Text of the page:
Amplification of Habitat
In order to estimate habitat amplification, we must to assess abundance. The sponges are very fragile so we needed to devise a way to assess numbers without laying out transect lines, or measuring strips.
We designed a 2 meter long rod with vertical laser pointers at each end, and a calibrated flow meter on one side. The first diver traveled for an estimated 100 meters. The second diver followed above and behind counting all sponges which were at least 50% inside the 2 meters wide transect. The population in one 88 meter long transect was 64 sponges or about a 1/3 of a sponge per meter2.
To measure the area of the sponge population on the reef, divers flew propulsion vehicles along and across the sponge bed. Distances were calculated from elapsed time to travel known distances at a set speed.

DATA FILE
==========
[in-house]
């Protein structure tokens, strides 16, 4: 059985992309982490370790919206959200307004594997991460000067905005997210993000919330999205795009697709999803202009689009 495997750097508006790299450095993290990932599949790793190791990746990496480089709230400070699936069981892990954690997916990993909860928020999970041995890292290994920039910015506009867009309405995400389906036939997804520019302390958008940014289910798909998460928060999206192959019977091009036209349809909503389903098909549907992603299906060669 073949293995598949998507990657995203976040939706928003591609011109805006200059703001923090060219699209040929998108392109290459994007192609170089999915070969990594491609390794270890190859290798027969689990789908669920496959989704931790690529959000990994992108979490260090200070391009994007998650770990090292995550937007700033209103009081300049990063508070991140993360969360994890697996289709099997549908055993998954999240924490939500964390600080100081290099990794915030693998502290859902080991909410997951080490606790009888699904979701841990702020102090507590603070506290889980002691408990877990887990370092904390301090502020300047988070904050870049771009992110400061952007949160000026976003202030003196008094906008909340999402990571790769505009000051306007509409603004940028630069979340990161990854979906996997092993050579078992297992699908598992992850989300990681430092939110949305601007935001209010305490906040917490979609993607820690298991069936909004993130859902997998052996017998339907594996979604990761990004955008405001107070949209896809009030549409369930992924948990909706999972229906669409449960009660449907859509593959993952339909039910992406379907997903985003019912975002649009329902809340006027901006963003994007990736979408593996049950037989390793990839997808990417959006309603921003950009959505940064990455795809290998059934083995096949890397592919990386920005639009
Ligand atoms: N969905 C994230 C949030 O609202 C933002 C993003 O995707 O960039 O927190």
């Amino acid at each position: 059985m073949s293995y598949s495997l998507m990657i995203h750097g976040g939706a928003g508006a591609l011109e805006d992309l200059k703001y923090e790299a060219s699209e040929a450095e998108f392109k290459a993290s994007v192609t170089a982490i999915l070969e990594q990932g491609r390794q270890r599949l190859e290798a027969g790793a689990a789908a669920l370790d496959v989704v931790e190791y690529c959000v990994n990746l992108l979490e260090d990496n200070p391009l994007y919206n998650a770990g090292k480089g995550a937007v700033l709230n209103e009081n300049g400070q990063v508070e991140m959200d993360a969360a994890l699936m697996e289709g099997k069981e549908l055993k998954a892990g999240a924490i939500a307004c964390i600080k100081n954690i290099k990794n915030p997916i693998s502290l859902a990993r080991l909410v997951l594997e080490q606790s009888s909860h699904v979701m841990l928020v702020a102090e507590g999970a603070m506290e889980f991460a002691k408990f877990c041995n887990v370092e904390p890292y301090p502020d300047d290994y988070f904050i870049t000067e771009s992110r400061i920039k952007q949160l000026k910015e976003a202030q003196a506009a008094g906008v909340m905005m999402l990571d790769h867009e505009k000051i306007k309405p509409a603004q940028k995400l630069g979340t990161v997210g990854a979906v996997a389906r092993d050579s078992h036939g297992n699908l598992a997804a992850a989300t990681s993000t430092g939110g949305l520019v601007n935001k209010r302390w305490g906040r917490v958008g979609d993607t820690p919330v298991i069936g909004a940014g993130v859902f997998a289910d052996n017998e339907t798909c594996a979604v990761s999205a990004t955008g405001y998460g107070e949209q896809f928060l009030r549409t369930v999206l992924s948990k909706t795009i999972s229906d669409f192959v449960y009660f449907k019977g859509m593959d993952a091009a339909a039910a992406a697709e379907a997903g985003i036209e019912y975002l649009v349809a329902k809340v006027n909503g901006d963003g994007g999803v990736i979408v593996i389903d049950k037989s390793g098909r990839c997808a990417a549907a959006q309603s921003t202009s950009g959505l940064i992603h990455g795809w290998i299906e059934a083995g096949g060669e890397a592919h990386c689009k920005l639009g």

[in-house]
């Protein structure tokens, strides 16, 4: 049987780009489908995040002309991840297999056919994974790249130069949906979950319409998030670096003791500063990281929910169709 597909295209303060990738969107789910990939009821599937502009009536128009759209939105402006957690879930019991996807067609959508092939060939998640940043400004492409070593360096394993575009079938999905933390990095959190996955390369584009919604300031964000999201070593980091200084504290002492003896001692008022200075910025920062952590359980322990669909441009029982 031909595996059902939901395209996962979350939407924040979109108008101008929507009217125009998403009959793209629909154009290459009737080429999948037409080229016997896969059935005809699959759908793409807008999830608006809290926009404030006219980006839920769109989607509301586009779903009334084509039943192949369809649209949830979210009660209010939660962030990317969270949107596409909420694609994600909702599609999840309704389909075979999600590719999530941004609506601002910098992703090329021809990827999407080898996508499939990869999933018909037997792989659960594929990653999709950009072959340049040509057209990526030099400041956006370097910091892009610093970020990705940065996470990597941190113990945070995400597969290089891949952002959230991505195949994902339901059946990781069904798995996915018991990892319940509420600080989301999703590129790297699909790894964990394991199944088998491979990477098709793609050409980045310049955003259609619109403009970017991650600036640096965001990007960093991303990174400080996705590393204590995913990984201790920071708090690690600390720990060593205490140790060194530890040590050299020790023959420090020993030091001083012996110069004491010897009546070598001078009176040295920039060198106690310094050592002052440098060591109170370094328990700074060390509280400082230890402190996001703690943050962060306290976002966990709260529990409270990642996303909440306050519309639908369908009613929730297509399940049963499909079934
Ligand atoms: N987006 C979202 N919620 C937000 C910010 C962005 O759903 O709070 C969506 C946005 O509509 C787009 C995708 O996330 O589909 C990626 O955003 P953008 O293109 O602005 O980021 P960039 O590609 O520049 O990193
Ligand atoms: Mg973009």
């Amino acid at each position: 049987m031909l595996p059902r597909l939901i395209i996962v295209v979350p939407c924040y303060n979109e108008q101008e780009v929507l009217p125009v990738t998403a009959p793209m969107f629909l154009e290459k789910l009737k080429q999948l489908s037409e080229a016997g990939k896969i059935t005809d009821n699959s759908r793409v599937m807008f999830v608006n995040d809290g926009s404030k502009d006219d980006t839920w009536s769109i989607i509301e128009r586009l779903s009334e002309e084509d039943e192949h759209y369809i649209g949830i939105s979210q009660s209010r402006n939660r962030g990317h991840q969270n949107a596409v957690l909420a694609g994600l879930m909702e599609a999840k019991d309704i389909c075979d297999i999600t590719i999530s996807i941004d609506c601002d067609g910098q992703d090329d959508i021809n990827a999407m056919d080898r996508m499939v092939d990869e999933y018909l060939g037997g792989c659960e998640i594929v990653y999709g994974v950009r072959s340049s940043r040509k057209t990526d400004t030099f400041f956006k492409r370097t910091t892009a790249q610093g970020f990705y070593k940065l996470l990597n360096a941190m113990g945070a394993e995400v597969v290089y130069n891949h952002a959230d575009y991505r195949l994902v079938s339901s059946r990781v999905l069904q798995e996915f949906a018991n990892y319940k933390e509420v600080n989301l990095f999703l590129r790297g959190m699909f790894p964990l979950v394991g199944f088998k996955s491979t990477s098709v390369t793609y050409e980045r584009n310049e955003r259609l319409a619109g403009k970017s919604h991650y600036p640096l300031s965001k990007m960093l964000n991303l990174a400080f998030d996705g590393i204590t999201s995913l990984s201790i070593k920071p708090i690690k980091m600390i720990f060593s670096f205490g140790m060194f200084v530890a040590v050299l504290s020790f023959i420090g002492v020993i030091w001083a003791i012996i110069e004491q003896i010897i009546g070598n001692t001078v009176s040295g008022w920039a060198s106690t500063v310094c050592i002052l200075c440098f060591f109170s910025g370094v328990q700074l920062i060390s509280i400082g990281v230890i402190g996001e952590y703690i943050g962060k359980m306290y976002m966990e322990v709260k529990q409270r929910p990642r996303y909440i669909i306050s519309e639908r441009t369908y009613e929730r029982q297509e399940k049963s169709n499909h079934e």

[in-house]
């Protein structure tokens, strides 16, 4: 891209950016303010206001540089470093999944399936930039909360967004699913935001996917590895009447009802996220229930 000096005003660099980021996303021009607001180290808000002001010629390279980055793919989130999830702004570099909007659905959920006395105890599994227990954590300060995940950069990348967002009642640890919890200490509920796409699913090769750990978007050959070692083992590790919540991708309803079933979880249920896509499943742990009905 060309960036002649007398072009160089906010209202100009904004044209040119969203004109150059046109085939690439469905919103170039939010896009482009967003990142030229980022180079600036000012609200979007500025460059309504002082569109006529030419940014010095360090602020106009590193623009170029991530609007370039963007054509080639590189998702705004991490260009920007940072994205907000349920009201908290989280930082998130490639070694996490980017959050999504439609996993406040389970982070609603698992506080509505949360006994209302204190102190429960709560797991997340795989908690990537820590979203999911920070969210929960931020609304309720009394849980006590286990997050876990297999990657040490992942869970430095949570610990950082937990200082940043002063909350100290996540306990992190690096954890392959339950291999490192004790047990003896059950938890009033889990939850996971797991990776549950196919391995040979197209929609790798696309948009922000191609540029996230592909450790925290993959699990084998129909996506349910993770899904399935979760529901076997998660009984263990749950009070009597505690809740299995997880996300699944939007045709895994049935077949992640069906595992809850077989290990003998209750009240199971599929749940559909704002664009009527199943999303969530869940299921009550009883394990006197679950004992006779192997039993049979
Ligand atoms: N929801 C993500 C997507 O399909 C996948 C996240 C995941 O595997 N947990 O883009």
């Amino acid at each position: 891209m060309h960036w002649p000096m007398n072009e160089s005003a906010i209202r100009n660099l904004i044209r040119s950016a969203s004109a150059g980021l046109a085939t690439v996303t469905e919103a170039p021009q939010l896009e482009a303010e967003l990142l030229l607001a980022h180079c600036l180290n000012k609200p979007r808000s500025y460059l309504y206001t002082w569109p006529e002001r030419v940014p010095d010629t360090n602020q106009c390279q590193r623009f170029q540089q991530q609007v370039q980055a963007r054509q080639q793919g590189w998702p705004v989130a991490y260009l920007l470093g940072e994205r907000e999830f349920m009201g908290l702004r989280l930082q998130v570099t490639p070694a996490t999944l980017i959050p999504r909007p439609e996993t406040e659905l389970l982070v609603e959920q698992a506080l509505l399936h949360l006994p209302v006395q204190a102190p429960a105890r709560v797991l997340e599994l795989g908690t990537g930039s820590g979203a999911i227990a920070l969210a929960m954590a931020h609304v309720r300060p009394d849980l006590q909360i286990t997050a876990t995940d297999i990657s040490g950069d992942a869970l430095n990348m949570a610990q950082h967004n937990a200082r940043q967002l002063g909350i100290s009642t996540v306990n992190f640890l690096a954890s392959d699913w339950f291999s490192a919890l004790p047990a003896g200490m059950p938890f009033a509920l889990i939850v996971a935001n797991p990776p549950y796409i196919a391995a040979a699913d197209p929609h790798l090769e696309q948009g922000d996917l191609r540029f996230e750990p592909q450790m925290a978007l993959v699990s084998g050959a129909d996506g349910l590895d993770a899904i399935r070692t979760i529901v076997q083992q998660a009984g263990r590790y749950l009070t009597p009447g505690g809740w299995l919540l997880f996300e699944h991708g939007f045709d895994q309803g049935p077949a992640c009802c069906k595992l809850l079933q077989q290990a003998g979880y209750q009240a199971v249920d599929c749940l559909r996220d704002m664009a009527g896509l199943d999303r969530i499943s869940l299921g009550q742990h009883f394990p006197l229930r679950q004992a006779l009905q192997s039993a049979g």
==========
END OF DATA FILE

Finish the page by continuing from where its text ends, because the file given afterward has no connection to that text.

The area of the west reef is 0.17 hectares. If it had a comparable sponge density 1/3 of a sponge per meter2, it would contain approximately 635 sponges. This many sponges, typically ½ to 1m in size constitute a major hard habitat amplification. The density is not atypical. It is less than the maximum densities in Jervis Inlet equivalent to 2.4 per meter2. But significantly more than the maximum of approximately 0.07 per meter2 previously reported for Saanich Inlet(Leys et al. 2004). If we consider the surface area determined for ourtypical sponge to be representative (Austin 2007) then this surface area of 3.68 meter2 X the average density of0.36 sponges per meter2 = 1.3 meter2 or asurface habitat amplification of 130%
As noted earlier, living sponges provide available habitat to only appropriately armoured species. In a preliminary survey of biota on one moderate size dead sponge we found 27 species, including 10 higher taxa.
These results signify that the A. vastus here can be considered a Foundation species. That is, it amplifies habitat for many species when dead or when living but with a dead base.